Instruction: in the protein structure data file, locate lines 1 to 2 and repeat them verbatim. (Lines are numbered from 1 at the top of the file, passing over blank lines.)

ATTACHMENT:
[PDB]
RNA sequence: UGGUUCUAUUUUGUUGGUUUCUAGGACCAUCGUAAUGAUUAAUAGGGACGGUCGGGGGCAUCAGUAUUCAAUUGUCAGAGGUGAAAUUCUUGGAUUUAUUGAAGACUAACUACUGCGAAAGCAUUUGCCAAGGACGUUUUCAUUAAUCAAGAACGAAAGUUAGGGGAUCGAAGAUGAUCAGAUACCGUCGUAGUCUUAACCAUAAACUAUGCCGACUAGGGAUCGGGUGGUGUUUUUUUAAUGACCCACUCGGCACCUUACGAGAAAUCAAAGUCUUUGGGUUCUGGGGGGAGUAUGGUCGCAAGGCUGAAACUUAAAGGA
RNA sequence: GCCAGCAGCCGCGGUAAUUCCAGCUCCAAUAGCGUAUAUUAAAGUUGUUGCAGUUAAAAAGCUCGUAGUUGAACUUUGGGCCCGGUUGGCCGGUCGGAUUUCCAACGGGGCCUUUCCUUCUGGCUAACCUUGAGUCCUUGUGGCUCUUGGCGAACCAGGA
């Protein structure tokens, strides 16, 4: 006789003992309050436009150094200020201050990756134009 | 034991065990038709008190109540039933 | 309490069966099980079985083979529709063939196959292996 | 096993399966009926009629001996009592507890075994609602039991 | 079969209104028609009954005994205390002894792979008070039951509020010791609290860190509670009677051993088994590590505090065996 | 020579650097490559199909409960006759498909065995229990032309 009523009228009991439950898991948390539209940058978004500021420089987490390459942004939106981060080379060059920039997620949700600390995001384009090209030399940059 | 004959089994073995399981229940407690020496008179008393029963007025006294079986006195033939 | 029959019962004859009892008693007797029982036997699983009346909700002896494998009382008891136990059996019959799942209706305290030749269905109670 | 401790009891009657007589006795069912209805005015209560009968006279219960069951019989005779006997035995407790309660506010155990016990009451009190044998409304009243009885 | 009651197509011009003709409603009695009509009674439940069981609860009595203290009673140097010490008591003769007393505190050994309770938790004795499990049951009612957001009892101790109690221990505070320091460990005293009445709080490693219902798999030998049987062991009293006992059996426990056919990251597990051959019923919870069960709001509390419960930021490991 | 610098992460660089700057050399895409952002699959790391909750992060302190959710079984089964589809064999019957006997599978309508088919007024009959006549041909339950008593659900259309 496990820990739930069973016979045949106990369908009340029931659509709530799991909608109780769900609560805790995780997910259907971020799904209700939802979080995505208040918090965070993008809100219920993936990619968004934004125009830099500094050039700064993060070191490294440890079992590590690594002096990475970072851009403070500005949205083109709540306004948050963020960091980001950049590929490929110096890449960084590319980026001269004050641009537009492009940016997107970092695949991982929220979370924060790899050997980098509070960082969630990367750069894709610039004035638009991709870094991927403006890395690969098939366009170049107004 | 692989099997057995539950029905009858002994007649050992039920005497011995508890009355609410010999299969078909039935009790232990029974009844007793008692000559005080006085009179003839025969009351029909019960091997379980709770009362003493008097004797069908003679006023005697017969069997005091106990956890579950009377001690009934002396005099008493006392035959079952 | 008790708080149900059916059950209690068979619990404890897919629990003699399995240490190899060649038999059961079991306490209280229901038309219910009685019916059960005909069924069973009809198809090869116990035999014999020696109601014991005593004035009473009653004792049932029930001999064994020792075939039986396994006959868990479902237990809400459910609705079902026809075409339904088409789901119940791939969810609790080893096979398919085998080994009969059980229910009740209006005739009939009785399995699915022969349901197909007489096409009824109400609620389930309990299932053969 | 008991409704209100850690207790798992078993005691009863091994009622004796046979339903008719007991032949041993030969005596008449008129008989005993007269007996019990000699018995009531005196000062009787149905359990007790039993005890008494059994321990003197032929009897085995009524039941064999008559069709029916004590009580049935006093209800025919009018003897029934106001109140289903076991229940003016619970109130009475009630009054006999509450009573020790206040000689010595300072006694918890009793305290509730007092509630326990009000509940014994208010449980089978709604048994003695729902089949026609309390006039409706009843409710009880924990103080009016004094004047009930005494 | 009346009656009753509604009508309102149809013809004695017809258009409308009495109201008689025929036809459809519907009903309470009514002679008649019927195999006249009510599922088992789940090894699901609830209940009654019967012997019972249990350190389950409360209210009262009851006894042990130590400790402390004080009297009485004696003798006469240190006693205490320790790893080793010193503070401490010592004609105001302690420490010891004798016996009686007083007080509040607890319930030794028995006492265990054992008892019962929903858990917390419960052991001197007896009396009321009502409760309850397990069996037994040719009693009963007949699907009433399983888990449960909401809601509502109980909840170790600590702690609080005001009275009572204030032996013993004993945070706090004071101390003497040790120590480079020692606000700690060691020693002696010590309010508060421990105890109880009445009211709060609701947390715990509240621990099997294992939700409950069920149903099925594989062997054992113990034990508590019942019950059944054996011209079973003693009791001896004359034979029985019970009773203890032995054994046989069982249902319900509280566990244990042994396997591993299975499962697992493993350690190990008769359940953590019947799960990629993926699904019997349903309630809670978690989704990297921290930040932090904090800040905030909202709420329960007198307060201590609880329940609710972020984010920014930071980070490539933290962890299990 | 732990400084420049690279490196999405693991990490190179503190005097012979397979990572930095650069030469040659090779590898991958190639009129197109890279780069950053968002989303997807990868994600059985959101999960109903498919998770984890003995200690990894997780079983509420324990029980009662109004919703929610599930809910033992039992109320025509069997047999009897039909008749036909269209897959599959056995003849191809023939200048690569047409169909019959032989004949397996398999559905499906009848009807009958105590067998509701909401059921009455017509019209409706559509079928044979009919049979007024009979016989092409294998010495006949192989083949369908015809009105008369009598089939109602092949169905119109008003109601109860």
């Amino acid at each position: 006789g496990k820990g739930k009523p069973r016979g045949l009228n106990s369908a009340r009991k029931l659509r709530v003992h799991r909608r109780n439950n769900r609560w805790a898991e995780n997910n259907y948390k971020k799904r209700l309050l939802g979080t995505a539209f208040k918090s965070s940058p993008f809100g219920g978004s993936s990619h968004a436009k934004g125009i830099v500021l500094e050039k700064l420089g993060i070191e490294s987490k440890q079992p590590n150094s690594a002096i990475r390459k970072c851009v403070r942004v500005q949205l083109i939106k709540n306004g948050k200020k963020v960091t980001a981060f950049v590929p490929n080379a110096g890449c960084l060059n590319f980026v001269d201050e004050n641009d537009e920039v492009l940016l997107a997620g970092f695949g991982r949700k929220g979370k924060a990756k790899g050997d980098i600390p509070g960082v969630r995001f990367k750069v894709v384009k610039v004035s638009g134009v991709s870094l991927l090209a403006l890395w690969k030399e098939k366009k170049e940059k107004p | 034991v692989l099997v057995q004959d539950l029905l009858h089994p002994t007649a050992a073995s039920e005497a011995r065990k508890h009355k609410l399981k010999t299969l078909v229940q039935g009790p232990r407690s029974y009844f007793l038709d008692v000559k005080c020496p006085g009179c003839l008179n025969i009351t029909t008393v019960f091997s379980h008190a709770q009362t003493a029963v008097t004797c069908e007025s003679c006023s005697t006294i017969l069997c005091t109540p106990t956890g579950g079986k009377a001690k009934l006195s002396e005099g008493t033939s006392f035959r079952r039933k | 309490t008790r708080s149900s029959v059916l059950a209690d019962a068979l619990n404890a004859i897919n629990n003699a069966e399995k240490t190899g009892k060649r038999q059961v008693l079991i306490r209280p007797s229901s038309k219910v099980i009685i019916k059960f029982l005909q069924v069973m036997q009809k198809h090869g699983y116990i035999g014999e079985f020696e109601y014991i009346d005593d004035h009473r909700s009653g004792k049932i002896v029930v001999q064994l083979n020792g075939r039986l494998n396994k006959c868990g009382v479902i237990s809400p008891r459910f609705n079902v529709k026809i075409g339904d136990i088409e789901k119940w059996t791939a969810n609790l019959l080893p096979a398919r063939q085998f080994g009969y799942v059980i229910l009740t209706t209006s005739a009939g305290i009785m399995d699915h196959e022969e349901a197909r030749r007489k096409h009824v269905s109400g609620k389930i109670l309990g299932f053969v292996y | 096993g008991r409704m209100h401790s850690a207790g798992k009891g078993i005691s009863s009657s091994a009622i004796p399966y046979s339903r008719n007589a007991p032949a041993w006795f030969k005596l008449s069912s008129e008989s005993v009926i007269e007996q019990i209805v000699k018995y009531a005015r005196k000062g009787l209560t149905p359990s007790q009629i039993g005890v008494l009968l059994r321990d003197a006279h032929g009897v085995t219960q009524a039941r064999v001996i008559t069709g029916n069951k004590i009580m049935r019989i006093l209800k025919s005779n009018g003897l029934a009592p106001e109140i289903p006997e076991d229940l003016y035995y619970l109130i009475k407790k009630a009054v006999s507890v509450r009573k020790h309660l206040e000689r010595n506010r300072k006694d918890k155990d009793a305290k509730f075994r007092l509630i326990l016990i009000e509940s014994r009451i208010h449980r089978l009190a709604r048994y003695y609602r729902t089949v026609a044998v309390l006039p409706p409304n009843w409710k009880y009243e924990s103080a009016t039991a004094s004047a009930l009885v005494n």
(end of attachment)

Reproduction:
[PDB]
RNA sequence: UGGUUCUAUUUUGUUGGUUUCUAGGACCAUCGUAAUGAUUAAUAGGGACGGUCGGGGGCAUCAGUAUUCAAUUGUCAGAGGUGAAAUUCUUGGAUUUAUUGAAGACUAACUACUGCGAAAGCAUUUGCCAAGGACGUUUUCAUUAAUCAAGAACGAAAGUUAGGGGAUCGAAGAUGAUCAGAUACCGUCGUAGUCUUAACCAUAAACUAUGCCGACUAGGGAUCGGGUGGUGUUUUUUUAAUGACCCACUCGGCACCUUACGAGAAAUCAAAGUCUUUGGGUUCUGGGGGGAGUAUGGUCGCAAGGCUGAAACUUAAAGGA